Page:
Boston 2008 Race Report
Wow, I guess I owe quite a race report!
Any trip to Boston is amazing, but this weekend was really the ultimate running weekend.
I arrived in Boston on a beautiful Saturday morning. Even before I’d picked up my luggage, I received a phone call from a number I didn’t recognize. A woman called me to tell me she’d found my cat, who had been missing for three weeks! I was so excited and happy to hear from her. For the rest of the day, I had the largest grin on my face, as a decent-sized weight had been lifted from my shoulders.
I stayed at a Bed and Breakfast out in Brookline, as I had my first year. I don’t mind the area despite its distance from the expo/start and finish. However, the proprietor of the B&B was a little.. weird.. which made it less than perfect.
For the first time ever, I made it to the Expo on Saturday. It wasn’t near as busy as it has been in years past. As we arrived at the bib pickup, I reached into my bag, and pulled out.. my confirmation card from 2006! I keep my old Boston stuff in the side pocket of my luggage, and evidently I’d pulled out the wrong paper. As it turned out, I’d grabbed both, but I was nervous there for a second. I picked up my bib and my nice technical shirt. I was a bit surprised to see they gave the exact same shirt to volunteers. I like to be able to pick out my fellow runners proudly sporting their new gear after the race. We wandered the expo, and after years of running, I committed to buying an entire BOX of gu! Generally I go through 3 a race, and the sales guy assured me they wouldn’t go bad. I buy a book at every race expo, and this year’s was an easy pic: Katherine Switzer was there, signing autographs in her new book. (For those of you who don’t know, K.V. Switzer was the first woman to register for and run the Boston marathon — she used her initials so it wasn’t flagged that she was female).
Sunday morning we rose early and headed out to watch the Women’s Olympic Trials. The women did a loop four times, so it was possible to see them several times. It was truly awe-inspiring to watch these women. As someone pointed out, they were running sub-6 min miles, but really didn’t appear to be pushing hard at all. I didn’t realize Joan Benoit-Samuellson was taking part as well, so it was an added bonus to see her. It was really inspiring and helped contribute to my excitement for the next day.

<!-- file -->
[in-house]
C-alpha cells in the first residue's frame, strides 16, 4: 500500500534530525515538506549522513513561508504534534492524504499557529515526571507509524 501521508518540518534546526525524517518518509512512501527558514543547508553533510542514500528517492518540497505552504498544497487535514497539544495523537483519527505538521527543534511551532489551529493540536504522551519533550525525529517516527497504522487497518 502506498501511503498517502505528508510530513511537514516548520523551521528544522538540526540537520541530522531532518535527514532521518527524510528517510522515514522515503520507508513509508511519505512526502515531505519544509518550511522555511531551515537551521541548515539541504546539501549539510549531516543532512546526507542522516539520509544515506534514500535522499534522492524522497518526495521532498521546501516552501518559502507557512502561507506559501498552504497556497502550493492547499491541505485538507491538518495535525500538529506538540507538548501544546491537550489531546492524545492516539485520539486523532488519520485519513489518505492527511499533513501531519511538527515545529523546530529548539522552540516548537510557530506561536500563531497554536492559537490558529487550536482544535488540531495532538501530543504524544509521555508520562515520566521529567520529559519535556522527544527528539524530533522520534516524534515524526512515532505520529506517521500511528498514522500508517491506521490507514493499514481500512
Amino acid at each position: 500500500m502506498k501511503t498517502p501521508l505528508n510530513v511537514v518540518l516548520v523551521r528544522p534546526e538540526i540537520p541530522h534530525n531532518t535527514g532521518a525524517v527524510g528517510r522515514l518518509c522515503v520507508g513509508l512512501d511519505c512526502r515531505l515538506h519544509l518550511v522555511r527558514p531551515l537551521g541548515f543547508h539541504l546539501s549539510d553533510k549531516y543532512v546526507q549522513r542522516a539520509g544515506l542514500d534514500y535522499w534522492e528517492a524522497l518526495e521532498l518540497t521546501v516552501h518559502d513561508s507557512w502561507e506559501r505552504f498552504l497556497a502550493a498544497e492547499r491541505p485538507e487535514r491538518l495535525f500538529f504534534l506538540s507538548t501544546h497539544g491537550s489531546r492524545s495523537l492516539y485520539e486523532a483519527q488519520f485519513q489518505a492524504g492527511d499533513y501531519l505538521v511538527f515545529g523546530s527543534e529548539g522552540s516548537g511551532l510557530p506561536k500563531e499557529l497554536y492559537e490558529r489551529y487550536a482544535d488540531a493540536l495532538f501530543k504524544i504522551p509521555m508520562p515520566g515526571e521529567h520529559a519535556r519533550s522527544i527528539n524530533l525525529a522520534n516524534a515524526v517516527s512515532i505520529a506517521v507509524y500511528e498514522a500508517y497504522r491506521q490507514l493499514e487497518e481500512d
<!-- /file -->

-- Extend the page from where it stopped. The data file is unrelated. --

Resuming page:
We met the gang for our pre-race dinner in the North End. I believe there were 27 of us! We scarfed down some pasta, and a few of us stopped by Mike’s Bakery for some added carbs 🙂 Doug and Lisa had met another marathoner on the plane and invited her to join us. Grace had qualified for Boston her first marathon. She said her goal was 3:30/3:35, which I think a few of us thought was probably pretty aggressive (her qualification time had been 3:46). She actually lived in the same area of town as Meredith, and we invited her to join us on our Wednesday training runs sometime.
This was my first year to run Boston with the earlier start time (10am rather than noon). Some of our more veteran running friends said they wanted to catch the 6:45 bus. We met at our “special corner” on the park, then made our way over to the buses. Although we didn’t wait too long to get on the buses, the ride to Hopkinton took forever! For some reason, it was a slow trip, and then we saw a bus up ahead stop to let off runners to relieve themselves by the side of the road. Soon, other buses were doing it as well. Then people in our bus started to request to be let off. And of course, with every stop, the trip took longer and longer. At one point, 5 people got off our bus to go off into the woods, and once 4 had got back on, the bus driver started to drive off! Luckily, a girl on the bus shouted up that her Mom had been left behind.
Finally we made it to Hopkinton, and those of us who had opted to wait to relieve ourselves headed for the porta-potties. As we were waiting in line, they were announcing that those of us in the first wave could head towards the corrals.
Three years ago, I posted about the unofficial porta-potty predictor. Helen finished first, then Meredith, then me. This year, Helen and I entered the stalls at the same time, and I finished before her. Meredith was next in line behind us both.